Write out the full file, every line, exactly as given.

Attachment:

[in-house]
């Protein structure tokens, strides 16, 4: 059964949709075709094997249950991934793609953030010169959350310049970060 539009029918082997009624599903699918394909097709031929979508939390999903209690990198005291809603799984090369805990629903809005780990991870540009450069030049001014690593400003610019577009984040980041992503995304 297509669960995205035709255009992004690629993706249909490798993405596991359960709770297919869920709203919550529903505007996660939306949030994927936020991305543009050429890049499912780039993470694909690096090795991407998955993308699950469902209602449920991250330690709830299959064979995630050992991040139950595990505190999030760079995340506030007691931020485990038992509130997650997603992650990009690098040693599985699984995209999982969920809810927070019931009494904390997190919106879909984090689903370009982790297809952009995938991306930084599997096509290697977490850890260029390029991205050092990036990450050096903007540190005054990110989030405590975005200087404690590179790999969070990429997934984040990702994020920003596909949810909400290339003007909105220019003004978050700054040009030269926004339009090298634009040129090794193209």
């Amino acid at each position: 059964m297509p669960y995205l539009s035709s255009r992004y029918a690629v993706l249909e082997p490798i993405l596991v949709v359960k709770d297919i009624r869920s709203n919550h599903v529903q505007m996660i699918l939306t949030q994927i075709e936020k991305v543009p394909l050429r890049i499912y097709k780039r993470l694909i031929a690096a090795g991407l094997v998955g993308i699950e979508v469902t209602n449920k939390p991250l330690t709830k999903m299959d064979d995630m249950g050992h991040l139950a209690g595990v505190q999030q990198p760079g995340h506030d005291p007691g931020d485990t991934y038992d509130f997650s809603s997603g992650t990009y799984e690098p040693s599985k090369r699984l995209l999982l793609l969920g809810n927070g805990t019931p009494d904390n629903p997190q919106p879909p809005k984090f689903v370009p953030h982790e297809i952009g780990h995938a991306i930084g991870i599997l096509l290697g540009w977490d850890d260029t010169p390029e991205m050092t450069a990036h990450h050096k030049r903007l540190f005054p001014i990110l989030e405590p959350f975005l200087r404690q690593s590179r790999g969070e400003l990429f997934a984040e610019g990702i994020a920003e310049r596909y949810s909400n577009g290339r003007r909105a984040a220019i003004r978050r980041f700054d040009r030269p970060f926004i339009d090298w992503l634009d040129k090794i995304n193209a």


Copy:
[in-house]
């Protein structure tokens, strides 16, 4: 059964949709075709094997249950991934793609953030010169959350310049970060 539009029918082997009624599903699918394909097709031929979508939390999903209690990198005291809603799984090369805990629903809005780990991870540009450069030049001014690593400003610019577009984040980041992503995304 297509669960995205035709255009992004690629993706249909490798993405596991359960709770297919869920709203919550529903505007996660939306949030994927936020991305543009050429890049499912780039993470694909690096090795991407998955993308699950469902209602449920991250330690709830299959064979995630050992991040139950595990505190999030760079995340506030007691931020485990038992509130997650997603992650990009690098040693599985699984995209999982969920809810927070019931009494904390997190919106879909984090689903370009982790297809952009995938991306930084599997096509290697977490850890260029390029991205050092990036990450050096903007540190005054990110989030405590975005200087404690590179790999969070990429997934984040990702994020920003596909949810909400290339003007909105220019003004978050700054040009030269926004339009090298634009040129090794193209």
């Amino acid at each position: 059964m297509p669960y995205l539009s035709s255009r992004y029918a690629v993706l249909e082997p490798i993405l596991v949709v359960k709770d297919i009624r869920s709203n919550h599903v529903q505007m996660i699918l939306t949030q994927i075709e936020k991305v543009p394909l050429r890049i499912y097709k780039r993470l694909i031929a690096a090795g991407l094997v998955g993308i699950e979508v469902t209602n449920k939390p991250l330690t709830k999903m299959d064979d995630m249950g050992h991040l139950a209690g595990v505190q999030q990198p760079g995340h506030d005291p007691g931020d485990t991934y038992d509130f997650s809603s997603g992650t990009y799984e690098p040693s599985k090369r699984l995209l999982l793609l969920g809810n927070g805990t019931p009494d904390n629903p997190q919106p879909p809005k984090f689903v370009p953030h982790e297809i952009g780990h995938a991306i930084g991870i599997l096509l290697g540009w977490d850890d260029t010169p390029e991205m050092t450069a990036h990450h050096k030049r903007l540190f005054p001014i990110l989030e405590p959350f975005l200087r404690q690593s590179r790999g969070e400003l990429f997934a984040e610019g990702i994020a920003e310049r596909y949810s909400n577009g290339r003007r909105a984040a220019i003004r978050r980041f700054d040009r030269p970060f926004i339009d090298w992503l634009d040129k090794i995304n193209a």